Plainview JFK's Victoria Vitale is poetry in motion
Victoria Vitale tries not to think beyond individual steps -- the first one leading her down the vaulting runway, and then the one after that. Eventually, the Plainview JFK gymnast hits the springboard, and that's where it gets complicated: an accelerated step onto the bouncing mat, propelling her into the air.
Then there are no literal steps at all, just the twist of her body into a half or quarter roundoff as it hits the vaulting table. The hope is that strong arms and level shoulders take over, powering her backflip off the vault. Her feet need to land squarely facing the apparatus, with her arms pointed at the ceiling.
Four years ago, Vitale's Tsukahara vault announced her ascent as one of the best gymnasts in Nassau, helping earn her a spot at the state meet. Two years later, it tried to be her undoing.
The vault, named after Japanese male gymnast Mitsou Tsukahara and colloquially shortened to Tsuk, boasts a high difficulty and tends to be patently terrifying, Vitale said. She'd had trouble before, but in the grand tradition of things going wrong on big stages, Vitale officially lost her Tsuk at the state qualifier two years ago. She took a few steps forward and many more back that day, and repeated some variation of that attempt three times. Eventually, she was forced to scratch. Vitale called it her mental block and it followed her into a difficult junior year plagued by doubt, coach Debbie Rut said.
"I was always so afraid of it," Vitale said. "And after that meet, I was very disappointed that I'd let myself get to that point. With a lot of people watching and seeing you mess up, it's tough . . . but I've learned how to deal with my mental blocks, trying to get over them and trying to finish off the right way."
Now a senior, Vitale, who joined the varsity as a seventh- grader, has been one of the known names in Long Island gymnastics. A member of the state team since eighth grade, she first helped lead the dynasty at Plainview-Bethpage -- which won nine of 10 county championships before the team split in 2008 -- and consistently has been one of Rut's top scorers. It would be easy to say that she's accomplished everything she could, but Vitale is unsatisfied.
She wants to be an all-around on the state team this year, and yes, that road ikely will lead to using her Tsuk in competition. But most of all, Vitale said she wants to graduate knowing that she didn't let fear get the best of her. She plans to go to college locally, and since there are no Long Island college teams, gymnastics is likely off the table. She hopes to dance or cheer instead.
"I really wanted to come back, and every time I get scared, I also know that I want to finish off this season with no regrets," Vitale said. "I want to go back and look and say, I pushed myself and I did it. I ended my gymnastics career on a good note."
Vitale has proven herself perfectly capable of calibrating and contorting her body into the movements, but "it's 10 percent physical and 90 percent mental," Rut said. "Sometimes she takes two steps forward and three steps back, and sometimes she takes three steps forward and one step back, and that's better . . . I don't want to pressure her. I want her to have a great senior year, and if that means she can do it, she'll do it, and if that means she can't, she'll do her best."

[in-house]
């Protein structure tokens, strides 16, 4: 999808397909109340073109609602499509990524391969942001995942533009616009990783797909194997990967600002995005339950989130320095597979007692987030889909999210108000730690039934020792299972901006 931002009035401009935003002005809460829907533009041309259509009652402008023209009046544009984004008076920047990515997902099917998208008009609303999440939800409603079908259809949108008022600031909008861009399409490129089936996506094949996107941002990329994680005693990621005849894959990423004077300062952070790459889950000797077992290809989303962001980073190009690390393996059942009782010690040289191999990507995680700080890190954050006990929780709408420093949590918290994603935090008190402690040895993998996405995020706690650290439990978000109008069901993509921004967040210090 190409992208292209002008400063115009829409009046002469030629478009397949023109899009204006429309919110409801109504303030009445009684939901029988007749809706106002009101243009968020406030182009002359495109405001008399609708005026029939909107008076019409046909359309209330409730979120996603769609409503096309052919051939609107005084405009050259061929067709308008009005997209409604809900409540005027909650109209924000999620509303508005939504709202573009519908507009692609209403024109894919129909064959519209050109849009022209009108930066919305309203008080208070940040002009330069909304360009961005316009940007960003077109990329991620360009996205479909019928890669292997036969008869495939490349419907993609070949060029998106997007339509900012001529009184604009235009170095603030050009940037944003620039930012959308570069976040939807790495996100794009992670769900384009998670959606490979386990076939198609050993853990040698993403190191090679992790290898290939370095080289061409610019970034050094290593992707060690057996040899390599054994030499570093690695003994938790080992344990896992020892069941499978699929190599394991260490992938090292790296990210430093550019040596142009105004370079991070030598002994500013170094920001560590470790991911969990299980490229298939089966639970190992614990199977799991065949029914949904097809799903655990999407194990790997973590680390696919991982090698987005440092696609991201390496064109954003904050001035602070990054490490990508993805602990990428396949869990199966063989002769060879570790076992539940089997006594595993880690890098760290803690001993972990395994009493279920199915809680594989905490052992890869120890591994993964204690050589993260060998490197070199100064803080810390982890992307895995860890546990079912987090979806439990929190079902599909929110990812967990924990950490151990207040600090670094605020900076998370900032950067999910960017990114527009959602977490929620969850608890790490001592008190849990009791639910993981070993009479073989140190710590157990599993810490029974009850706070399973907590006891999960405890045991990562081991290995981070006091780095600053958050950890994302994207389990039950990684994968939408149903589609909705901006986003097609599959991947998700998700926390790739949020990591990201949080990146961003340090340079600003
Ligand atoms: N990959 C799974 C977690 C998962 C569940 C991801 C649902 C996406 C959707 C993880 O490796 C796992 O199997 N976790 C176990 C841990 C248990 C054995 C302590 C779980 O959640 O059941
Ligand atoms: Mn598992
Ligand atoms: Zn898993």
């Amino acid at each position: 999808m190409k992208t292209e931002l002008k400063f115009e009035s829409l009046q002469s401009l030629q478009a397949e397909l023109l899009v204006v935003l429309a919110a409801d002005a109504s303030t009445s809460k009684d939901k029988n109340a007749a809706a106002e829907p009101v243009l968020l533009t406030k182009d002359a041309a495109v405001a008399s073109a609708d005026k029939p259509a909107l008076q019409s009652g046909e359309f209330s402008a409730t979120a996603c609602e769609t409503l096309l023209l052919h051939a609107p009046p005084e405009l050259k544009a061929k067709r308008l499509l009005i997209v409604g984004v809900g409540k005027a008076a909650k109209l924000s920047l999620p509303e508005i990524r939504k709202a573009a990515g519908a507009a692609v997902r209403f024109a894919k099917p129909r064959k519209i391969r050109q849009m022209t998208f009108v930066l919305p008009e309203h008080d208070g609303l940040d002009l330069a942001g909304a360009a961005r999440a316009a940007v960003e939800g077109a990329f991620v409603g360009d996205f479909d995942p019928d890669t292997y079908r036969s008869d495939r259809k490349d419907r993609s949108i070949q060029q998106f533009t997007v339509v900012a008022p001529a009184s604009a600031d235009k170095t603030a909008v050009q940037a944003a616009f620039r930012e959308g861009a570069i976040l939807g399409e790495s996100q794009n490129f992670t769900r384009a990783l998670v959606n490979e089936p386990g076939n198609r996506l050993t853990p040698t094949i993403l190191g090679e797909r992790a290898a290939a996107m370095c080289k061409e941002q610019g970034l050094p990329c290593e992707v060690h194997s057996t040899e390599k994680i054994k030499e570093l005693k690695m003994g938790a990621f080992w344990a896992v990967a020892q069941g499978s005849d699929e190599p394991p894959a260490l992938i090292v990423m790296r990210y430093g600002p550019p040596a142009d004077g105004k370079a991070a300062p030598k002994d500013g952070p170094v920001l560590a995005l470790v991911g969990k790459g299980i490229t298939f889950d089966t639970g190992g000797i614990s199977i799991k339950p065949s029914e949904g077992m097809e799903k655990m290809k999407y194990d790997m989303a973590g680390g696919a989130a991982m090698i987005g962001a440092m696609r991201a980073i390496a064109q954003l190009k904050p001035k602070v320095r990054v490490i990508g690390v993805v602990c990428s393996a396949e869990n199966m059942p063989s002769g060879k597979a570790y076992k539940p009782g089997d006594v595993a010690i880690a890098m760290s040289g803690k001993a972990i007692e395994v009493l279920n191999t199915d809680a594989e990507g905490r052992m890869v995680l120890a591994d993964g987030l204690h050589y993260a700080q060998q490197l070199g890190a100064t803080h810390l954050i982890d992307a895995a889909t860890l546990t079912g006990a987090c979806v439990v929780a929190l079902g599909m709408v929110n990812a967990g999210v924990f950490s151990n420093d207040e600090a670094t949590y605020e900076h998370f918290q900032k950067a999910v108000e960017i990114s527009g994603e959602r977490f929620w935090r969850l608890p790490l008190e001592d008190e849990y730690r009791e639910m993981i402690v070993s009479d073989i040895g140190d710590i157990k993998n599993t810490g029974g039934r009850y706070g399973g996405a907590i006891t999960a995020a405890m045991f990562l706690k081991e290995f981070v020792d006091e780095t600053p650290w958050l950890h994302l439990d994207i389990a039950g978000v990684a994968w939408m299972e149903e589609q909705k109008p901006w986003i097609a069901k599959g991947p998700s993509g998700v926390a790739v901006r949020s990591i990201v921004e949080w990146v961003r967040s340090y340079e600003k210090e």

Progress has been gradual but marked. Vitale took time off from the Tsuk and went back to handsprings after the state qualifier. She's moved on to doing Tsuks at her club gym, Hot Shots, and is gaining confidence. Her goal is to regain her pike -- a mid-difficulty dismount between a tuck (generally a starting value of 9.5) and a layout (a Level 10 vault and a rarity in high school).
"I took it from the beginning," Vitale said. "It'd gotten to the point where I was afraid to go for them, so I said, I'm going to start fresh. I've been doing them lately and I just have to keep going with it."
Her mother, Vicky, a former gymnast and a coach at Bethpage, said she was overjoyed at her daughter's decision to go toe-to-toe (or hand-to-table) with her fears. "If she gets her head on straight, vault is actually her best event," Vicky said.
All this means is plenty of practice, but not so much that the vault takes up more brain matter than it should. The gym at Hot Shots in Plainview has housed Vitale's Tsuk, including her Tsuk pike. She's told her mom she's planning to use it in competition, but tries not to look too far ahead.
"I try to take it one step at a time and I try not to think about the next move before I do it," Vitale said of performing the vault. "It's better when I don't think."
The poetry of her goal -- a state team spot founded on a vault, threatened by the vault and possibly redeemed by the vault -- isn't lost on her.
"I did have a lot of ups and downs and I think that's what motivated me this year," she said. "I'm proud of what I've done. I don't even have the words to describe what it's like when you do it, when you get over something."